An extra 4 per cent tax on foreign buyers of residential property in Western Australia will slow economic growth and reduce housing affordability at a time when investment should be encouraged, one industry body says.
The debate over curbing foreign investment to slow the so-called affordability crisis continues, but the Property Council WA says a recent survey reveals an overwhelming majority, 93 per cent, of property professionals believe a 4 per cent surcharge would hurt the growth outlook for the property industry.
Council executive director Lino Iacomella said taxing foreign investment would jeopardise Australia’s international reputation of being open for business.
“Taxing foreign investors will do nothing to address WA’s housing affordability issue. If anything, this tax has the potential to make matters worse,” Mr Iacomella said.
“International investors can choose to invest anywhere they like. The harder we make it for them, the less viable Perth becomes.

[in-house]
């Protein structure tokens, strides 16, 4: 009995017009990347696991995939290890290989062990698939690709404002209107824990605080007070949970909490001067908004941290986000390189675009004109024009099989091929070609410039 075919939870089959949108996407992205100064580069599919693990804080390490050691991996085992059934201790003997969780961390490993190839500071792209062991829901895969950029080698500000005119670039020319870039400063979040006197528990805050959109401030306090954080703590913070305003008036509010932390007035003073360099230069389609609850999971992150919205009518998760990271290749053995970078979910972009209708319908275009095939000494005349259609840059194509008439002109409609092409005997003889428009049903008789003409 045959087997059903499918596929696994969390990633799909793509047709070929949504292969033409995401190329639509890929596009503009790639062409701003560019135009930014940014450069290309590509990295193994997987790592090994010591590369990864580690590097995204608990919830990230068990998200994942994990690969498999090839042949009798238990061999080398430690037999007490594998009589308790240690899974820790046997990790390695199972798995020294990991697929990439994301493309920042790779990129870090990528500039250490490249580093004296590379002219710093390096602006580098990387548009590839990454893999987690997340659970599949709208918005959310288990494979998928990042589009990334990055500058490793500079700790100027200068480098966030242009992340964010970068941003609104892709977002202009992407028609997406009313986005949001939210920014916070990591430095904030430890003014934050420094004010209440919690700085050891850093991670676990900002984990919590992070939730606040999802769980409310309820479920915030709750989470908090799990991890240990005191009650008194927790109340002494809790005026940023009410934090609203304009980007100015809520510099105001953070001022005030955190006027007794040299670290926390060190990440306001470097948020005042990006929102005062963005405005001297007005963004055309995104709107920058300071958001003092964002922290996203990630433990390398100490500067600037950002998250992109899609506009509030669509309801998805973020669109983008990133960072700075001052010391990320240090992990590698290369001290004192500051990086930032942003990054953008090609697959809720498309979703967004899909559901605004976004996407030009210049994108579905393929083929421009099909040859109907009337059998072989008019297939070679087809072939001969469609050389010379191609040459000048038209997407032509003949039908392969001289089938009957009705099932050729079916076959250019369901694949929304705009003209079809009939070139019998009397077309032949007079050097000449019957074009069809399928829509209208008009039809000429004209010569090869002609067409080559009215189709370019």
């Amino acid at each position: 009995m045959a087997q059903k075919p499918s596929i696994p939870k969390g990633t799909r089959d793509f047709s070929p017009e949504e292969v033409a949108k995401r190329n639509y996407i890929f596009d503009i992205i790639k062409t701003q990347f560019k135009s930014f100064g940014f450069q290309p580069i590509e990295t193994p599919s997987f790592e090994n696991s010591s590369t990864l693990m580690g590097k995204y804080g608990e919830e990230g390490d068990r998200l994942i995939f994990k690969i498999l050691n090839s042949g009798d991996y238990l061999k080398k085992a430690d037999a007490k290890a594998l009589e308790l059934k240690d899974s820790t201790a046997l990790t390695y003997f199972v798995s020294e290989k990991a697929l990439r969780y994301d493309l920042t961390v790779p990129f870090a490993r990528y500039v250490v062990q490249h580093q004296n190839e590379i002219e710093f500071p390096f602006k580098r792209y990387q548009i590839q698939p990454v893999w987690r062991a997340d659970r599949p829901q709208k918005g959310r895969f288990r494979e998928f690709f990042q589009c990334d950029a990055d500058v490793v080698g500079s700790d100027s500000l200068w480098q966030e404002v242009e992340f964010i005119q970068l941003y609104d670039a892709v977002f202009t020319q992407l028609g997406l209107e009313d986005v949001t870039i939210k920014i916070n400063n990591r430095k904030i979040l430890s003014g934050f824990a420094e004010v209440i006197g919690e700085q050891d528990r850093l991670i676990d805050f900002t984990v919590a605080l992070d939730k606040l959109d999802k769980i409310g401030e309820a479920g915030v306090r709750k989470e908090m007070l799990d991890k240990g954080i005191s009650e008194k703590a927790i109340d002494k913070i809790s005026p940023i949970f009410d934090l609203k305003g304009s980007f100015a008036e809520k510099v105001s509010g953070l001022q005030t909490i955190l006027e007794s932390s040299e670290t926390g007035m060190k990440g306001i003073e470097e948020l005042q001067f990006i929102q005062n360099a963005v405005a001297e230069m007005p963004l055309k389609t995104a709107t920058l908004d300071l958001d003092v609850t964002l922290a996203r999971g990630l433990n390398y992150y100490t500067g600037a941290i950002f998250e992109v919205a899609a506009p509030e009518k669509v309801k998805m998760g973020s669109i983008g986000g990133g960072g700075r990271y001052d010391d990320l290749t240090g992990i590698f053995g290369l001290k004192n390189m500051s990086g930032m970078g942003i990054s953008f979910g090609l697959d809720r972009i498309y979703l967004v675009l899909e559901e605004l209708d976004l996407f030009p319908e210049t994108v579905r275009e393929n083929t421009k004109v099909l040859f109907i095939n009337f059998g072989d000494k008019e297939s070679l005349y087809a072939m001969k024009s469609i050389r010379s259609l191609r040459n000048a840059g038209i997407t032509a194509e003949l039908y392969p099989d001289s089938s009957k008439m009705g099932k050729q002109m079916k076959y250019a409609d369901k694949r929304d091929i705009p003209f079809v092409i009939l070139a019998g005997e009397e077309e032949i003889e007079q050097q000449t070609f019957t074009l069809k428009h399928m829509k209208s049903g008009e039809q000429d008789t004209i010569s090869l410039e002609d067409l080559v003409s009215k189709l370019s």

“WA has the lowest level of foreign investment in residential property in Australia and putting an extra tax on foreign buyers will lead to a loss of confidence from overseas investors looking to invest where governments have stable tax settings.”
Mr Iacomella said developers need foreign investors to secure funding to ensure projects go ahead.
“If the number of foreign investors falls, these projects may never make it to fruition. Less supply of housing will drive prices upwards, making housing even less affordable for West Australians.”
Mr Iacomella’s comments come after Starr Partners chief executive Douglas Driscoll said earlier that the full impact of foreign investment hasn’t been felt yet around the country, but it will be soon.
Mr Driscoll said the possibility of foreign investment wreaking havoc on the Australian economy is real and swift, preventive action is required.
He said Australia needs to address the prevalence of empty homes and their impact on the affordability issue. Mr Driscoll believes foreign investors are acquiring property in desirable locations and leaving these properties empty.
“We know that the current affordability crisis is a matter of simple economics – demand heavily outweighs supply. Foreign investors are only exacerbating the problem by buying properties and leaving them vacant,” he said.